Ad-Tech's allegation regarding Rapid's use of false pretenses to acquire Ad-Tech's confidential information, however, does not fare as well. The complaint contains no allegations to link the false pretenses to some discretion conferred on Rapid by the contract. Ad-Tech's only rebuttal to this deficiency is to ask the court to deem incorporated into the complaint the facts averred in the Melendy declaration. The court declines to do so.

The complaint plausibly states a claim for breach by Rapid of the covenant of good faith and fair dealing with respect to matters involving the final design of the glue guns, but fails to allege such breach with respect to Rapid's acquisition and alleged misuse of the confidential information.

Failure To Plead Fraud With Particularity Under Fed.R.Civ.P. 9(b)

Fed.R.Civ.P. 9(b) requires that a party alleging fraud "must state with particularity the circumstances constituting fraud." Fed.R.Civ.P. 9(b). "Malice, intent, knowledge, and other conditions of a person's mind may be alleged generally." Id. The Court of Appeals has interpreted Rule 9(b) to require that the complaint "allege at minimum the identity of the person who made the fraudulent statement, the time, place, and content of the misrepresentation, the resulting injury, and the method by which the misrepresentation was communicated." Clearview Software Int'l Inc. v. Ware, Case No. 07-cv-405-JL, 2009 WL 2151017, at *1, n. 3 (D.N.H. July 15, 2000).

Here, the amended complaint alleges that "[t]he Isaberg Rapid engineer responsible for this program" requested confidential information from an Ad-Tech employee "via telephone" on "September 15, 2005." Am. Cmpt. ¶ 20, Doc. No. 20, pg. 6. It is alleged that the reason offered by the engineer for Rapid's request was false. Id. The complaint additionally alleges that "key management employees" made false representations as to why Rapid needed the confidential information, and that "[t]he real reason [for the request] . . . was to enable Rapid to eliminate Ad-Tech from the supply and distribution chain for the new line of hot melt glue guns." Am. Cmpt. ¶ 43, Doc. No. 20, pgs. 10-11. Rapid made the misrepresentations, it is alleged, "intentionally in order to induce Ad-Tech into providing its confidential information." Am. Cmpt. ¶ 44, Doc. No. 20, pg. 11.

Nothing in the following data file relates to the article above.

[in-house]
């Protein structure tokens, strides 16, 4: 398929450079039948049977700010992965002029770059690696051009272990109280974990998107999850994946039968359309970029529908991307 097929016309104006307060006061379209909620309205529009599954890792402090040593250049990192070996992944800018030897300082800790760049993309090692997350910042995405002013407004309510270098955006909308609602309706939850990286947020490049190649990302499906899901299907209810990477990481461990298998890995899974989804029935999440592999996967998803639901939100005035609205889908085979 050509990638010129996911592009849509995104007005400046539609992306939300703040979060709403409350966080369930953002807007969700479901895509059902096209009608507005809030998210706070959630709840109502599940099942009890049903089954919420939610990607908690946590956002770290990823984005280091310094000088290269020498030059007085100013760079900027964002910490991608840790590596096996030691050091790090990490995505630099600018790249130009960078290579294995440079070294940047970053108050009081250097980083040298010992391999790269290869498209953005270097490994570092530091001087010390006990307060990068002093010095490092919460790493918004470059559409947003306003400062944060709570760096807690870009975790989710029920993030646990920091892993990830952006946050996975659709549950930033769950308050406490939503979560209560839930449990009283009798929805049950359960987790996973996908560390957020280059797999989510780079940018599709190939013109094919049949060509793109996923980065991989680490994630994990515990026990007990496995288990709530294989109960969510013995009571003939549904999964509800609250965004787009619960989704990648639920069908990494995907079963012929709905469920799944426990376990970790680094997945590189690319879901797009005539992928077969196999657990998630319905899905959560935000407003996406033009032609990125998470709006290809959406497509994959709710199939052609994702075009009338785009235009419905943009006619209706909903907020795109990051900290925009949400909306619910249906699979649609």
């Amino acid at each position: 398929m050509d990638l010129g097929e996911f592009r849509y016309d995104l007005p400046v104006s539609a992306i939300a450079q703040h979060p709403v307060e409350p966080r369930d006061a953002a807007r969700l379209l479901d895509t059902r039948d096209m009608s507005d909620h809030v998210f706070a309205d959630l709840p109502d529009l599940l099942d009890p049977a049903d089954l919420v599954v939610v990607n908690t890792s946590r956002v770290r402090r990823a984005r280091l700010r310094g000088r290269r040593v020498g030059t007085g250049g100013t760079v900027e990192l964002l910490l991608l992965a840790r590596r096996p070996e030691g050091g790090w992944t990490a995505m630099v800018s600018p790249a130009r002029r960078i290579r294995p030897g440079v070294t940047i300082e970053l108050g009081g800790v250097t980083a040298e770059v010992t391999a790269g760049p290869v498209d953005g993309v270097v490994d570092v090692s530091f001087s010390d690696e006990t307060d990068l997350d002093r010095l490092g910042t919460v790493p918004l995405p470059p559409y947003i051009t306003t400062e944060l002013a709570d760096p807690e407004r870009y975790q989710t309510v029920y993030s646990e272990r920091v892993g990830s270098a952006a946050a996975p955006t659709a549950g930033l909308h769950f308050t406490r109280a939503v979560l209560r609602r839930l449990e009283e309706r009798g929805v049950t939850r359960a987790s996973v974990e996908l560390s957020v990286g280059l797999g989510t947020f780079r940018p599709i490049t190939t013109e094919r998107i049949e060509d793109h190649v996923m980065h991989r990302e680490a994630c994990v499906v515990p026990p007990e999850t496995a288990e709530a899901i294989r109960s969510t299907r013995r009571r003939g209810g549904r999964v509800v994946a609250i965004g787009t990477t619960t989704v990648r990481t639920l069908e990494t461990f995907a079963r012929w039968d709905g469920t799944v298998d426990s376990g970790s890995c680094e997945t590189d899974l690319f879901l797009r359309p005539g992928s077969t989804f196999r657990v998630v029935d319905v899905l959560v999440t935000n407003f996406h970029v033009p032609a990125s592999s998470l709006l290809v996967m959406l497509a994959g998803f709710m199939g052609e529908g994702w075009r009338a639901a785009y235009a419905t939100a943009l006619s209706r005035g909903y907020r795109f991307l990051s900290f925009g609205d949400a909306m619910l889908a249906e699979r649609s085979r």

The fraud claim is sufficient under Rule 9(b) in some respects, and suspect in others. The complaint clearly alleges the content and context of the misrepresentations, and, with respect to Rapid's engineer, it alleges the date and mode of the communication. The complaint does not identify by name or position the "key management employees" who also allegedly made misrepresentations, nor the dates and modes of communication. Taking the complaint as a whole, however, it is apparent that plaintiff is alleging that defendant misrepresented a material fact — its need for technical data to satisfy European regulatory requirements — when in reality it was seeking the information for the improper purpose of converting it to its own use, in violation of its contractual and confidentiality obligations.

Rapid's motion to dismiss Count IV of the Amended Complaint for failure to plead fraud with the requisite particularity, as required by Rule 9(b), is denied.


Rapid's motion to dismiss (document no. 23) is granted in part and denied in part. The court denies the motion to the extent it seeks dismissal for lack of personal jurisdiction, and on grounds of forum non conveniens. The motion is granted in part and denied in part on Fed.R.Civ.P. 12(b)(6) grounds, as set out above.